I’m in Bucharest, Romania speaking at a conference hosted by the European Ideas Network, which is a center-right think tank affiliated with the European People’s Party (the largest party in the European Parliament). Naturally, much of the discussion here is about the current challenges over the euro. Hundreds of people are in attendance, including several prime ministers, numerous members of the European Parliament from 20 or so countries, various ministry heads, government officials, think tank experts and more. There is much talk here about the need for a greater fiscal union, with the words “United States of Europe” sprinkled liberally within speeches from the main dais, as well as in private conversation. This is coming from European conservatives, mind you, and much of the center-left already has taken a position of “more Europe.” It seems like a consensus, fractious as it may be, is slowly forming in Europe among the political leaders.

But when it comes to forging a United States of anything, the devil is in the details, and it is going to take many years to hammer out those details. These things don’t happen in a year or even two. The public in various E.U. members states is quite skeptical of this project, though one should not underestimate the value of leadership – if it is focused and determined — in convincing a doubtful public. But for those who are looking for a quick resolution to the eurozone situation I say – don’t hold your breath. Remember, it was that way for young America in the 1780s as well. Creating a political as well as economic union is a complex matter, hardly accomplished by the passage of a constitution or the signing of a treaty. It takes years and a few crises for the new institutions to work out the kinks, and to become something in practice that goes beyond what mere words on the constitution’s pages say.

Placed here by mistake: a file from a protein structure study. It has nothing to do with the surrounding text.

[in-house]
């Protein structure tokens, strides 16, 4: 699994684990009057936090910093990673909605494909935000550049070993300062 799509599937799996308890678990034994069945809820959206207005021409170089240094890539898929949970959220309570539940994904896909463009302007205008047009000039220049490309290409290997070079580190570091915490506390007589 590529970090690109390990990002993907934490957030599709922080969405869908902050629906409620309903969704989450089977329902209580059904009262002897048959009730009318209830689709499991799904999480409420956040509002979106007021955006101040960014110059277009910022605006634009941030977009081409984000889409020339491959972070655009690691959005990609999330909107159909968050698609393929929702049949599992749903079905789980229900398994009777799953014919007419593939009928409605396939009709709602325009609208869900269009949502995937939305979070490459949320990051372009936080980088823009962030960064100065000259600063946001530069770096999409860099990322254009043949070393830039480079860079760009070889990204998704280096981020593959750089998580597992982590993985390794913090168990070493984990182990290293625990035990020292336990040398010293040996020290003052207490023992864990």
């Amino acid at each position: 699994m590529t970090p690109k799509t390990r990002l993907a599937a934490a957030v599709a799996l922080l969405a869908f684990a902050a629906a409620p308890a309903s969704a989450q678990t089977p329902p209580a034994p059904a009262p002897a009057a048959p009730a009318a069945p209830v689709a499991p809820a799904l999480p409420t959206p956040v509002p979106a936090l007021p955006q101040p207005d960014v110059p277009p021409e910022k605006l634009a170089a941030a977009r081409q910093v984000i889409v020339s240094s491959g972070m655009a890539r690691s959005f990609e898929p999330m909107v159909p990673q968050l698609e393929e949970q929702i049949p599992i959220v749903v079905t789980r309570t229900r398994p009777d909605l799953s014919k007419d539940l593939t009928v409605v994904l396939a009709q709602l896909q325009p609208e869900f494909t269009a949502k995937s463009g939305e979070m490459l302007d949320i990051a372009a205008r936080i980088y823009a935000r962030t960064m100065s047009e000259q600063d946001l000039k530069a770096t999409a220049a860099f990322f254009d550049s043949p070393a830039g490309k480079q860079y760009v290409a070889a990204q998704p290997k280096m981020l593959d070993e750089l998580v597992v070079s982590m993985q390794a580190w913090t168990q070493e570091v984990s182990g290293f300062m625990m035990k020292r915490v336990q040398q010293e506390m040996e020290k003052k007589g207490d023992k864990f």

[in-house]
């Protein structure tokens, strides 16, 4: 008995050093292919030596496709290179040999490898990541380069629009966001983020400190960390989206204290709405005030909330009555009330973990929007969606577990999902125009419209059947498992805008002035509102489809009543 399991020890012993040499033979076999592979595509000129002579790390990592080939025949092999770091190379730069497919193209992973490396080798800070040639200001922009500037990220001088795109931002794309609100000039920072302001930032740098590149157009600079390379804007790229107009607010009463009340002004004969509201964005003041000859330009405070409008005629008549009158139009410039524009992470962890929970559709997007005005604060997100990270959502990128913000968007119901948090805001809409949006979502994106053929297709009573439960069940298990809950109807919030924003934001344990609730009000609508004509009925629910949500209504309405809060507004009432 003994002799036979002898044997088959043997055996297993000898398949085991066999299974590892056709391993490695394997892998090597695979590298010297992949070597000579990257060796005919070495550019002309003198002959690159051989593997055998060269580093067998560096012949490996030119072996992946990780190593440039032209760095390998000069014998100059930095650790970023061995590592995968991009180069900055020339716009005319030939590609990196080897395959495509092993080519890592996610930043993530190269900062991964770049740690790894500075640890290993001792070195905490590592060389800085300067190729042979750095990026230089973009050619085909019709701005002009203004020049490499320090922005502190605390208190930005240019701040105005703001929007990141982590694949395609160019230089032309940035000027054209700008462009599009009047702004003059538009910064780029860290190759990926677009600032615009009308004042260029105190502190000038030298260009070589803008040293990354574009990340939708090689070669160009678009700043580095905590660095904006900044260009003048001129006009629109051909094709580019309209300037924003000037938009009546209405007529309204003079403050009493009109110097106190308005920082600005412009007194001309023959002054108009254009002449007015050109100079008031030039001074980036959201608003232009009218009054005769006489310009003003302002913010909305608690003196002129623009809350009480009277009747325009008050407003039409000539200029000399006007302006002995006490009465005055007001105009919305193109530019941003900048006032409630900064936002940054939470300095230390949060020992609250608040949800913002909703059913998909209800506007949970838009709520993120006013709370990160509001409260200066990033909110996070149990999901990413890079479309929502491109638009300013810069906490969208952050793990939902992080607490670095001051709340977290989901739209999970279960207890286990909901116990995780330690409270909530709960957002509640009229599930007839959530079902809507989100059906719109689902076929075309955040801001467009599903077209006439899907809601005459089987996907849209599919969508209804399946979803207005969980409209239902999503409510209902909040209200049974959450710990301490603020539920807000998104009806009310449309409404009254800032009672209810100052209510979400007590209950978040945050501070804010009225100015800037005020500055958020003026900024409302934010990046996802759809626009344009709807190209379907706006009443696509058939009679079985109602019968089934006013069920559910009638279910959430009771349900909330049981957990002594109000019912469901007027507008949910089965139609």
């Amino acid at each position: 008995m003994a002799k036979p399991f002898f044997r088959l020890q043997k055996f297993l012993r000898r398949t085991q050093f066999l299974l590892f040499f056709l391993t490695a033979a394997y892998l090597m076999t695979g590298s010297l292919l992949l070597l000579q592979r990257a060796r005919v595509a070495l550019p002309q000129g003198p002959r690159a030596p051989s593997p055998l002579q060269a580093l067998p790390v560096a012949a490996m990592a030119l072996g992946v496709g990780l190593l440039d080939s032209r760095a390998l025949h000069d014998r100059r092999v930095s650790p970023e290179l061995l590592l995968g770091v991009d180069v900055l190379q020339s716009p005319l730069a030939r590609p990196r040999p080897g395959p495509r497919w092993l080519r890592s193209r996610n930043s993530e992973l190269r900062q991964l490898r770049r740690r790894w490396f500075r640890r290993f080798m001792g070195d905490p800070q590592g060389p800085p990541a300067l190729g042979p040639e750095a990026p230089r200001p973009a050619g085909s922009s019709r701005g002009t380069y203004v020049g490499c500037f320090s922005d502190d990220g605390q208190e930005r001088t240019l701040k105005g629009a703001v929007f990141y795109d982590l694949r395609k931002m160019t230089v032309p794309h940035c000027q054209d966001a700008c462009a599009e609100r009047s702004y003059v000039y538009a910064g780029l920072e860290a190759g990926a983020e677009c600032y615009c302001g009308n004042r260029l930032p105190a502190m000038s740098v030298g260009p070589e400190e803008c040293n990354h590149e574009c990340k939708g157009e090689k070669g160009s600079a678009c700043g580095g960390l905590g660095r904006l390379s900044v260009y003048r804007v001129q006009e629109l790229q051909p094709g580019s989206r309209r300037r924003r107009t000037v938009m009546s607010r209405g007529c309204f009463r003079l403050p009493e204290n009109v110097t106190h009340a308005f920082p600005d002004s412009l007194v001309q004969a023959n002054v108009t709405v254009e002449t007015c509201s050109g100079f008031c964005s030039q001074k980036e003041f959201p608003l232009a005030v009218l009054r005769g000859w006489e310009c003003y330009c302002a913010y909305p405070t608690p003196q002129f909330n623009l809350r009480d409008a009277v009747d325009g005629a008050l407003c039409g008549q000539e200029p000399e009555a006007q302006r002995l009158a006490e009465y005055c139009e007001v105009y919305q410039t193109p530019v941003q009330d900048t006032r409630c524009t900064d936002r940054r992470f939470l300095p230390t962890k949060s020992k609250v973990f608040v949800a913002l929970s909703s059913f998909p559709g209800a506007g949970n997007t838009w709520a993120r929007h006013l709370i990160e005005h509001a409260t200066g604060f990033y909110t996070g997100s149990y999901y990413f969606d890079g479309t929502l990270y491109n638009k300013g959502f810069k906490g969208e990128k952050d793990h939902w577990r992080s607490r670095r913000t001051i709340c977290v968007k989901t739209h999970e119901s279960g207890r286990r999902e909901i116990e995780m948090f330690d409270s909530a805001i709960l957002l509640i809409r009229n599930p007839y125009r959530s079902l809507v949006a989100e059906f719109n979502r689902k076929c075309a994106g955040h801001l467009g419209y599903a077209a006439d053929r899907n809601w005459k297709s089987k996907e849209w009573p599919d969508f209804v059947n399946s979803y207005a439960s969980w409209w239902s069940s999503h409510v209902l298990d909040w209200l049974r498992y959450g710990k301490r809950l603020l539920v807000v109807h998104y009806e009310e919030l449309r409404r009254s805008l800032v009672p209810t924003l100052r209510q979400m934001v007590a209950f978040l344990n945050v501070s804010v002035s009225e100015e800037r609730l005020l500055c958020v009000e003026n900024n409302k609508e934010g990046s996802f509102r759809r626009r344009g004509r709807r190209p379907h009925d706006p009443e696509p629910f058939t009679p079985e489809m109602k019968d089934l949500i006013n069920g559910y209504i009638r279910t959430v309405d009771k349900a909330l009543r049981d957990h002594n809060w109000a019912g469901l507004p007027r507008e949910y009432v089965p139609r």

The conference itself was held in Ceausescu’s “house,”the huge – no, gargantuan – palace to a dictator’s vanity. It is supposedly the second largest building in the world, after the Pentagon (also built to stoke another type of vanity, increasingly one that Americans can’t afford). No question, the palace – which is the seat of the Romanian Parliament – is garishly impressive, mimicking the imperial grandeur of ancient Rome. Ornate columns and white marble are in abundance, sectioned off by royal red carpets and long hallways. But what is just as striking is that the rooms and hallways are so vast that the Romanian government can barely afford to furnish them. The rooms mostly are empty, it’s like an enormous abandoned mansion of vast barrenness amidst a skeleton of grandeur. And of course it’s a big waste of taxpayers’ money. I’m sure it must have been a difficult decision after the 1989 revolution to decide whether to knock it down or maintain it. The grounds are largely unkempt and the lawns kind of weedy and brown, hardly like the ornate grounds seen in other European capitals, because they can’t afford enough groundskeepers since keeping that mammoth structure fully stocked even with light bulbs must require an enormous crew.

I found Romania itself to be more impressive than its international reputation, but seeing it that way requires a constant reminder that Romania is very much still a “developing country.” And a former communist one at that. It has a fascinating history – I didn’t realize that within its national boundaries are some of the earliest sites of the first homo sapiens sapiens, i.e. Cro-Magnon man in Europe; the Romans occupied much of the country at one point, and spread the Romance languages and other ways that contributed toward a unique culture that today makes it an island in a sea of Slavic countries. After the Romans withdrew (around 271 AD) came successive hordes of invading tribes like the Goths, Tatars and the Huns, each adding its ingredients to the cultural stew. The Middle Ages were dominated by the usual mix of politics and religion, with artisan and trade guilds being important to the local economies, and finally the entire region fell under the rule of an Ottoman/Turkish occupation which lasted for centuries until a war of independence was fought in Romania in the late 19th century.